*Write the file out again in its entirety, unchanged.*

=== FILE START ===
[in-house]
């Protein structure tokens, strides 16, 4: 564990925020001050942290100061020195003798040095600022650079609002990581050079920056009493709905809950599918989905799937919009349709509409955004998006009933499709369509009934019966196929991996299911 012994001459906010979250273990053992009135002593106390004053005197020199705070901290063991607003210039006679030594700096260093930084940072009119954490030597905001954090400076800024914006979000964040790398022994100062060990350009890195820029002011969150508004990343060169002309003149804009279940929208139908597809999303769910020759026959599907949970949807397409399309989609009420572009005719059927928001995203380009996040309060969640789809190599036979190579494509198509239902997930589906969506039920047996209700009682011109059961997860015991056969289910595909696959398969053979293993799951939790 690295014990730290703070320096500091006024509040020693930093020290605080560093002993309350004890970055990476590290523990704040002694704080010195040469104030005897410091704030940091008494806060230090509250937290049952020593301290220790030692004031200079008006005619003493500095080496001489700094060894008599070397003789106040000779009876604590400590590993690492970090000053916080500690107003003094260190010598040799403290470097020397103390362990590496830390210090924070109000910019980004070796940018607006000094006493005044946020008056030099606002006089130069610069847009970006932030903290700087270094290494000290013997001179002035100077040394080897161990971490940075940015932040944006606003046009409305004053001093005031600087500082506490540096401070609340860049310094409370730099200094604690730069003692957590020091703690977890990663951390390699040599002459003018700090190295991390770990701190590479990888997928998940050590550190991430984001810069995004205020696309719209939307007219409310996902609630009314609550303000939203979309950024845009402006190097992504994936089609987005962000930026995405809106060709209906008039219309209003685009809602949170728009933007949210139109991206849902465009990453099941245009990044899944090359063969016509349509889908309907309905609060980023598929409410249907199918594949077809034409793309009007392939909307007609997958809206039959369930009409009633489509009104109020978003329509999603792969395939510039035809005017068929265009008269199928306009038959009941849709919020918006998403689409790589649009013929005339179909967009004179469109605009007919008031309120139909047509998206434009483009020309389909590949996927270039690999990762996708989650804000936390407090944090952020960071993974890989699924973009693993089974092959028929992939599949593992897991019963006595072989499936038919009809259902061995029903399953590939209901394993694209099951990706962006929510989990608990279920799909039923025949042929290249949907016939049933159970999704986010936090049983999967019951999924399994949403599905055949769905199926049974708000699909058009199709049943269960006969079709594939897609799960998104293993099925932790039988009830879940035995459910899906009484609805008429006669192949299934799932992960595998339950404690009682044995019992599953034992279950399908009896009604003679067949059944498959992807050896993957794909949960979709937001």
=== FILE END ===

[in-house]
């Protein structure tokens, strides 16, 4: 564990925020001050942290100061020195003798040095600022650079609002990581050079920056009493709905809950599918989905799937919009349709509409955004998006009933499709369509009934019966196929991996299911 012994001459906010979250273990053992009135002593106390004053005197020199705070901290063991607003210039006679030594700096260093930084940072009119954490030597905001954090400076800024914006979000964040790398022994100062060990350009890195820029002011969150508004990343060169002309003149804009279940929208139908597809999303769910020759026959599907949970949807397409399309989609009420572009005719059927928001995203380009996040309060969640789809190599036979190579494509198509239902997930589906969506039920047996209700009682011109059961997860015991056969289910595909696959398969053979293993799951939790 690295014990730290703070320096500091006024509040020693930093020290605080560093002993309350004890970055990476590290523990704040002694704080010195040469104030005897410091704030940091008494806060230090509250937290049952020593301290220790030692004031200079008006005619003493500095080496001489700094060894008599070397003789106040000779009876604590400590590993690492970090000053916080500690107003003094260190010598040799403290470097020397103390362990590496830390210090924070109000910019980004070796940018607006000094006493005044946020008056030099606002006089130069610069847009970006932030903290700087270094290494000290013997001179002035100077040394080897161990971490940075940015932040944006606003046009409305004053001093005031600087500082506490540096401070609340860049310094409370730099200094604690730069003692957590020091703690977890990663951390390699040599002459003018700090190295991390770990701190590479990888997928998940050590550190991430984001810069995004205020696309719209939307007219409310996902609630009314609550303000939203979309950024845009402006190097992504994936089609987005962000930026995405809106060709209906008039219309209003685009809602949170728009933007949210139109991206849902465009990453099941245009990044899944090359063969016509349509889908309907309905609060980023598929409410249907199918594949077809034409793309009007392939909307007609997958809206039959369930009409009633489509009104109020978003329509999603792969395939510039035809005017068929265009008269199928306009038959009941849709919020918006998403689409790589649009013929005339179909967009004179469109605009007919008031309120139909047509998206434009483009020309389909590949996927270039690999990762996708989650804000936390407090944090952020960071993974890989699924973009693993089974092959028929992939599949593992897991019963006595072989499936038919009809259902061995029903399953590939209901394993694209099951990706962006929510989990608990279920799909039923025949042929290249949907016939049933159970999704986010936090049983999967019951999924399994949403599905055949769905199926049974708000699909058009199709049943269960006969079709594939897609799960998104293993099925932790039988009830879940035995459910899906009484609805008429006669192949299934799932992960595998339950404690009682044995019992599953034992279950399908009896009604003679067949059944498959992807050896993957794909949960979709937001």